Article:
The Courier News from Blytheville, Arkansas on September 13, 1954 · Page 3
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The Courier News from Blytheville, Arkansas · Page 3

Blytheville, Arkansas
Issue Date:
Monday, September 13, 1954
Page 3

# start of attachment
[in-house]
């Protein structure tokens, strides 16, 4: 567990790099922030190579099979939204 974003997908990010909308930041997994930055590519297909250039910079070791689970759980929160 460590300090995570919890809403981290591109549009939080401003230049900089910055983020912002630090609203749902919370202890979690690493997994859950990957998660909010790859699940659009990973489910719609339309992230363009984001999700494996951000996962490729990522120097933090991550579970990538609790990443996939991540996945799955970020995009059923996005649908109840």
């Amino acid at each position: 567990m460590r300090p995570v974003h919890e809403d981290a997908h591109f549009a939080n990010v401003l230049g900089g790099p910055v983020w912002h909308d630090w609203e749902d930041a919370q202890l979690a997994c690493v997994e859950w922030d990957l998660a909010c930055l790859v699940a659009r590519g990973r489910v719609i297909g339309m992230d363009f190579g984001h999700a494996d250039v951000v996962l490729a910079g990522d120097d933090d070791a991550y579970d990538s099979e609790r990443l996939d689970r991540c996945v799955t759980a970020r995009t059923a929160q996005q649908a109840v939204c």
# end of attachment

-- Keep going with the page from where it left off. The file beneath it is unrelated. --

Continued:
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MONDAY, SEPTEMBER IS, 1954 BLYTHETILLE (ARK.) COURIER NEWS PAQ1THM1 Bamboo Curtain Report Reds Ready to Invade Formosa EDITOR'S NOTE: This i* the first of three exclusive eyewitness dispatches by an "Old China Hand" who takes you behind the Bamboo Curtain for an up-to-date look at Bed China, and the preparations for a threatened attack on Formosa. The writer's by-line is an obvious alias for the equally obvious reason that members of his family still live in Shanghai, where he was born. He left China 19 months ago; how he returned for this report — and got out again — must remain secret. By JOHN SMITH Written for NEA Service HONG KONG — (NEA) — I have just returned from a visit to ^hanghai, my home for 30 years before the Communists took over, and I have seen the buildup for the next Red attack in Asia. They are ready for Formosa. They believe they will win. Thie belief is based on the Western surrenders in Korea and Indo- Cbina and the firm conviction that the U. S. Navy and Air Force will not act with enough speed or force to prevent a Bed victory on Chiang's island. My impressions are based upon what J saw and heard in Red China. At Woosung, the ship I was aboard was held up for several hours by the quarantine doctor. From our vantage point in the harbor, I had a perfect view of the small shipyards which dot the shoreline of the Whangpoo River up to the main port. * » » On the ways, in various stages of completion, were scores of medium- sized vessels, ranging from 500 to 800 tons. At anchor were swarms of gun boats (foimerly Japanese) and rows of LSTs and LSMs and smaller landing craft. The latter were all U.S. gifts to Nationalist China. Two years ago these were a. collection of rusty hulks with skeleton crews. Today they are a smart- looking armada of light ships. They are freshly painted and their well- trained crews drill day and night. Big guns hax r e been mounted fore and aft and the LSTs have rows of automatic 30-mm. guns along each side. This, I was told, is but one portion of the staging area which extends- along the entire coast opposite the Nationalist stronghold. This type of activity around Shanghai is all for offensive preparations. There are no signs of defenses. Gun positions and forts CLOSENESS of Formosa to Bed mainland and to air and sea bases at Shanghai is shown here. which protected the harbor from Woosung have been razed. But amphibious training continues week-in and week-out as division after division takes its tu$n for sea drills under the watchful eye of Soviet tutors. * * * The Reds' strategy is based on two beliefs: 1. They can knock out Formosa with a "human sea" attack of small craft and paratroops covered by an air armada of MIGs, which can furnish them with local air superiority, for at least a week. The Reds have amassed enough small ships to move a million men in the first wave. (Chinese are loaded on 2 % -ton trucks at 65 per truck. We load 24.) They can put 500 MIGs into the area in a few' hours, knowing that the nearest U. S. Sa- brejets, only opponent a MIG fears, are hundreds of miles away on Okinawa. They know U. S. Navy carrier planes are no match for MIGS. 2. By taking Formosa, they will eliminate the one talking point of the U.S. for steadfastly fighting Red China's admission into " the United Nations—Chiang Kai-shek and his Nationalist government. The Peoples' Revolution in ^hina will then be termed "completed" and a "united" government will demand representation. The,,Reds will make their political bid for UN recognition this fall. The military bid may come at the same time. * * * The Communists know, more than citizens in the U.S. realize the same fact, that the U.S. Seventh Fleet is spread out over thousands of miles of Pacific and China Sea waters. They evaluate its strength as not sufficient to halt a tremendous mass invasion under an umbrella of MIGs. They feel certain that the temperament of the U.S. Government is such that chances of the Seventh Fleet being built up to meet their planned attack are slight. They figure that the U.S. will reinforce after the initial invasion; by that time, the Keds hope to have the island overrun. They do not credit Chiang's army with the ability that press accounts have given. I am not an authority on either side of the picture. The issue of the U.S. Navy and Air Force's determination to fight for Formosa has been made clear in various public statements. The ability of Chiang's soldiers in a possible battle has been lauded by both American military men responsible lor their training and by press observers. But on the (Tomorrow: Chinese mainland, these items are Shanghai.) SHANGHAI'S WATERFRONT FROM THE AIR looked like this as craft milled about in Whangpoo River, fleeing the Reds in 1949. Today shoreline is dotted with Commie gun boats, landing craft. Sixth Grader, 72, Kills Father Because 'Dad Was Mean to Me' ZANESVTLLE,, Ohio (if/—Police said sixth grader David Larry Ingles, 12, admitted shooting his father to death yesterday after coming home from. Sunday school. Chief George Hodgson and Muskingum County Prosecutor Joseph McNerney said David in a signed statement admitted he had planned for two or three weeks to kill his father, John Ingles, 36-ysar-old handyman, because "Dad was mean to me. "He threatened me and mother a thousand times." Chief Hodgson said the statement gave this account of the shooting: David came into the house while DANBURY, N. H. (AP)—A circus, travelling through New Hampshire, took a short cut over a back road in this town. As the elephant truck went up a long hill, the tailgate slid open and one of the pachyderms got out. Motorists on the road later received quite a shock to see the huge animal' calmly standing by the roadside, apparently enjoying the woody countryside. About 40 miles further on, the circus crew stopped for a rest and discovere dthe loss. A search party was sent back and the elephant was discovered surrounded by admirers, some with cameras, others just wondering at "New Hampshire wildlife." his father was alone and in bed. He took a fancy .22 caliber target pistol, ^, decorated with imitation gems, ''from a hiding place and shot once but. missed his father. "What are you doing?" the father t asked. "I'm going to kill you," David said he told his father. The statement quoted David as saying, "when my finger was on the trigger I couldn't stop shooting. I don't know how many times I shot." The father staggered from his bed and grabbed David's ankles. The boy fired again. Coroner S. S. Daw said the last shot followed the right shoulder blade into Ingles' heart as he was leaning over. Ingles was shot also in the abdomen and the left leg; Daw said- After shooting his father, David said in the statement, he wrapped the gun in a house dress belonging to his mother and hid it in weeds not far from the house. Then he went to his grandparents' home 'where his mother was visiting and acted as though nothing had happened. "Only me and Whiskers (the cat) knew," Hodgson quoted him as saying. Hodgson, who described David as an ardent comic book fan, said the boy wore a cap gun holster under his shirt while the lengthy, detailed statement was being prepared. He is being held in a detention home here while authorities decide what to do with him. not believed. The outcome of an attack may be in doubt. But it's certain the sights are on Formosa and the Red axe ready to trip the trigger. highflying lines look of Slim, high-poised wedges for dressy-tailored clothes . . . with the polished manner that Fall fashion loves! rout MiftNDtr sNOf srojti ADVERTISEMENT FOR BIDS Sealed proposals will oe received by the Board of Commissioners of Drainage District No. 17, of Mississippi County, Arkansas, in the office of the District in the First National Bank, Building, Blytheville, Arkansas, until 11:OU o'clock A. M. (CST), September 17, 1954, -for excavating , approximately 110,300 cubic yards of material, at which time and place the proposals will be publicly opened ana read aloud. The work is divided into two units of approximately 83,500 cubic yards (about '11.5 miles) and approximately 26.800 cubic yards (about 0.3 miles) respectively. Any bid returned after closing time will be returned unopened. Copies of the plans, specifications and other proposed contract documents are on file in the office of Drainage District No. 17, at Blytheville, Arkansas, and are open for public inspection. A set of such documents may be obtained fro mC. . Redman, Secretary of the District, upon which deposit will be refunded to each actual bidder upon return of such documents in good order within five days after receipt of bids. The caracter and amount of security to be furnished by eacn bidder are stated in the above mentioned documents. Bidder must be licensed in the State of Arkansas, and no bid may be withdrawn after the scheduled closing time for receipt of bids for at least thirty (30) days. The Board of Commissioners reserves the right to reject any or all bids and to waive niformalities DRAINAGE DISTRICT NO. 17 BOARD OF COMMISSIONERS By C. G. REDMAN, Secretary. 916-8-13-15 TV Remark Pays Off- In Nickels MT. PLEASANT, Mich. L-R—A remark Mrs. Margaret Deibel made on a nationwide program, last Friday has paid off like a slot machine—in nickels. So far 43,000 letters have turned up at the Deibel home—most jingling with coins but some crinkly like they have bills stuffed inside. Postmaster James Hooker expects another 50,000 letters for the Deibels in today's first delivery. And he estimates they'll keep coming for a couple of weeks. Mrs. Deibel, 26, and her husband, an appliance salesman, began to become people of means at 9 a.m. Friday. That was when Garry Moore picked Mrs. Deibel from the audience at his network television show in New York where the couple was vacationing. He asked if Mrs. Deibel wanted anything. Mrs. Deibel said: "We have everything we need. We're very happy and getting along fine." Moore, understandably startled, suggested that his television audience reward the couple by sending her nickels—just for fun. The couple hasn't had a chance to count the money yet. And police aren't taking any chances. They've assisted a guard to the Deibel home and have transferred the money to the city jail. A certified public accountant will begin counting it today. 16-Year-Old Held After Fatal Shooting SAN DIEGO, Calif. {#)—Juvenile authorities held a Marine colonel's 16-year-old son today after he told police he shot and killed his bachelor high school Latin teacher lor making homosexual advances. Dead was Floyd Eugene Fourrier, 34, who would have started a. new term teaching at San Diego High School today. Detective Sgri>. Paul G. Walk reported that Timothy Sapp, son of Col. John W. Sapp Jr., chief of staff of the San Diego Marine Corps Recruit Depot, said he shot Fournier early yesterday while spending the night in the teacher's rented room at the home of an absent widow. The boy was quoted as saying he got out of bed after the alleged homosexual acts, obtained a 32 caliber rifle from a closet and shot Poumier in the head. Police and Deputy Coroner O. M. Ladd said physical evidence in the bedroom supported the boy's state- LITTLl LIZ— -Theotre- On West Main St. In Blytheville Show Starts Weekdays 7:00 Sat, Sun. 1:00 On Our Wide-Vision Metallic Screen AIR CONDITIONED FOR YOUR COMFORT LAST TIMES TONIGHT Double Feature WMtwtw B*o*. WKL ROOStS, Jr. „ « £0 SHtROEMAHMD SIDNEY SKOlSCT cno»T>LFS£0 £.«££* Box Office Opens 6:45 Show Starts 7:00 p.m. Admission 15c & 35c At All Times LAST TIMES TONIGHT Double Feature Chirttao HESTON Unfed! SCOTT m** FOSTER BADFOPEACWOTMEP —AND— A umcr ncTutu PKMNTATIOW ALSO CARTOON TUBS., & WED. 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Don't let acid indigestion cct tfa* best of you. Don't suffer aeeoiewly from heartburn and gassy preianct pains. Do as million* do—always carry Turn J for top-speed reH«£ from acid stomach distresa. Tarns can't over-alkalize, can't cause acid rebound. They require m> water, no mixing. Get a handy roM at Toms today! 1VM* Ktt TWTOMMT Exclusively at Whitsitt's IMPORTED JOHN BARR TWEED five-button classic w7f/i flap trimmed patch pock* •ti. Sizes 10 to 20. Don't Fail to Visit Whitsitt's La Belle Shop Balcony for the Best in Children's and Infants Wear. Also Boys Sizes 1 to 4. It's Whitsitt's "Because You Like Smart Things' 1